Thursday, 16 January 2014

Flytipping vehicle crushed to deter grime crime

PC Andy Katkowski and PCSO Stephen Wales from Wetherby NPT and Bev Kirk, environmental action officer, inspect all that remains of the flytipping truck.

The truck was damaged when the flytipping culprits were disturbed and fled the scene.

The pile of parts grows as the vehicle is stripped.

The vehicle is lifted into the crusher.

A Leeds flytipper has had his hopes of returning to a life of grime crime crushed alongside his vehicle.

The vehicle was seen being used to illegally dump rubbish on a bridleway in the Bramham area on 20 October last year.

The driver and his flytipping passenger fled the scene when they realised they’d been spotted. In their haste to make a getaway, they crashed the truck at the junction of Paradise Way and Thorner Road and abandoned it.

Police recovered the vehicle and called in the council’s environmental action officers to investigate the flytipping incident.

Working with the police, council officers have made every effort to identify the driver and his passenger to bring them to justice.

The offenders have not yet been traced and with no one claiming the damaged vehicle it has been stripped for parts and destroyed.

Councillor Mark Dobson, Leeds City Council’s executive member for the environment, said:
“Our staff are relentless in their pursuit of those who commit environmental crimes as local people are fed up of their communities being used as unofficial dumping grounds.

“We use all the legal powers at our disposal to put flytippers out of action. Although we’d like to have our day in court with the offenders, removing and destroying the key tool in their illegal trade so they can’t commit other crimes is a great result.”

Inspector Paul Dwyer, who heads Wetherby Neighbourhood Policing Team, said:
“Fly tipping is a blight on our communities. It's an affront to everyone who plays by the rules and respects our environment. I know it's something which people expect police and local authorities to challenge and we are doing that across Leeds. Those involved here were caught by a Wetherby based Police Community Support Officer who works closely in partnership with our council colleagues to tackle this sort of environmental crime.

“Despite our best efforts, we have not yet been able to identify those responsible but in the meantime the destruction of their vehicle is a positive message."

Environmental action officers will continue to try to identify the two offenders and anyone else who commits environmental crime to take court action against them.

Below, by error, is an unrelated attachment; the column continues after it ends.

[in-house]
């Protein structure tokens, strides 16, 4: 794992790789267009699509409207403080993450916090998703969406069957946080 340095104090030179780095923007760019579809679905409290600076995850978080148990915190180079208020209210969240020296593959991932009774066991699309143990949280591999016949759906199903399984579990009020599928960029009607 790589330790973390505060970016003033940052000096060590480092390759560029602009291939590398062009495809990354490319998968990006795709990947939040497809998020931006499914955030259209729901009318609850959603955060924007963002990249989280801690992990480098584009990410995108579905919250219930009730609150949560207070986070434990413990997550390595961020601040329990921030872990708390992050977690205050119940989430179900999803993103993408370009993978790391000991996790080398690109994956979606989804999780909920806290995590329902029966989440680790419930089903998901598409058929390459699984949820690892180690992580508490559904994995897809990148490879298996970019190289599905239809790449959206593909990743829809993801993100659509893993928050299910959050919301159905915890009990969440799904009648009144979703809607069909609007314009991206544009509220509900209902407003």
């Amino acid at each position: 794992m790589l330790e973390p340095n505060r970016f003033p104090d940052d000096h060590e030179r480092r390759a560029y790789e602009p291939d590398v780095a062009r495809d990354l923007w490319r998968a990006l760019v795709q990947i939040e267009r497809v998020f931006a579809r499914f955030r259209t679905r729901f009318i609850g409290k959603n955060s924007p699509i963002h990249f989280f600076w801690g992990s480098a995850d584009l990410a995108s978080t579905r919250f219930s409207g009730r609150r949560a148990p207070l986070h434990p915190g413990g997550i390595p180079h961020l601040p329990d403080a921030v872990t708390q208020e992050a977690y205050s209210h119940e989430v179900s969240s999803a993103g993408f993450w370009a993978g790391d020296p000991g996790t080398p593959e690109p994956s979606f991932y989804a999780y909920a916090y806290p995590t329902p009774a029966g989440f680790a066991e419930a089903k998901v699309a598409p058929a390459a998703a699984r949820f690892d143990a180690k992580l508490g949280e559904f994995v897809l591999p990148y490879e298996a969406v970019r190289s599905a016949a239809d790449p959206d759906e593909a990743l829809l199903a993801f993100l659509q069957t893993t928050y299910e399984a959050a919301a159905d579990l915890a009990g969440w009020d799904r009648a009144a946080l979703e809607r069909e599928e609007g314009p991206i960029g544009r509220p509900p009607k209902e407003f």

In July 2013, a vehicle used to flytip five tonnes of rubbish in Holbeck was seized by the council. This vehicle was sold at auction with the profits being used to fight grime crime.

Mobile CCTV cameras are used to detect flytipping and trace the culprits and residents who witness any instances of fly tipping or have any information that will help identify individuals involved in environmental crime can call 0113 222 4406.

For media enquiries please contact:
Amanda Burns, Leeds City Council press office (0113) 395 1577


Potential 2023 European Capital of Culture bid to be discussed by Executive Board

Caption: The potential of a 2023 European Capital of Culture bid, will be debated by Leeds City Council's Executive Board next week.

A report detailing the opportunities and challenges if Leeds were to submit a 2023 European Capital of Culture bid is set to be discussed by senior councillors next Wednesday, 22 January.

This debate follows a meeting held at Leeds Town Hall earlier this month, attended by nearly 300 people, which began a conversation on whether there is an appetite for the city to puts itself forward for the prestigious prize.

Members of Leeds City Council’s Executive Board, in considering the report, will offer their thoughts around a number of key areas, and be asked to provide their support to continued city-wide discussions over the next 9-12 months. If approved by the Executive Board, a second paper will then be brought back to a future meeting in early 2015 detailing the results of those discussions.

The report considers the possible social and economic benefits and impacts of a bid on different sectors and communities across the city, the potential of raising Leeds’ profile internationally, as well as the resources required and value for money.

During the week of the event at Leeds Town Hall, a twitter conversation on Leeds entering the 2023 race reached 455,548 accounts. If you would like to join the debate, please add the #Leeds2023 hashtag to the end of your twitter comments.

Councillor Lucinda Yeadon, Leeds City Council’s executive member for leisure and skills said:

"After an extremely positive initial meeting which was attended by nearly 300 people, we are extremely keen to gain the approval of the Executive Board to continue the conversation over the next 9-12 months to see if Leeds should bid for the 2023 European Capital of Culture.

"A submission at this time is certainly not a given, and this is why we want to hear exactly what stakeholders think regarding us as a city entering the race, and on key issues such as the potential social and economic benefits it might bring, how it could be delivered, and of course cost.

"These are exactly the sort of conversations that must be undertaken before we can even contemplate saying yes or no, and if we are given the go-ahead by the Executive Board this will allow us to start the work that is needed to be done, so we can bring back a further report outlining some of our findings in early 2015."

Notes to editors:

A full copy of the report can be viewed at:

For media enquiries, please contact;
Colin Dickinson, Leeds City Council press office (0113) 39 51578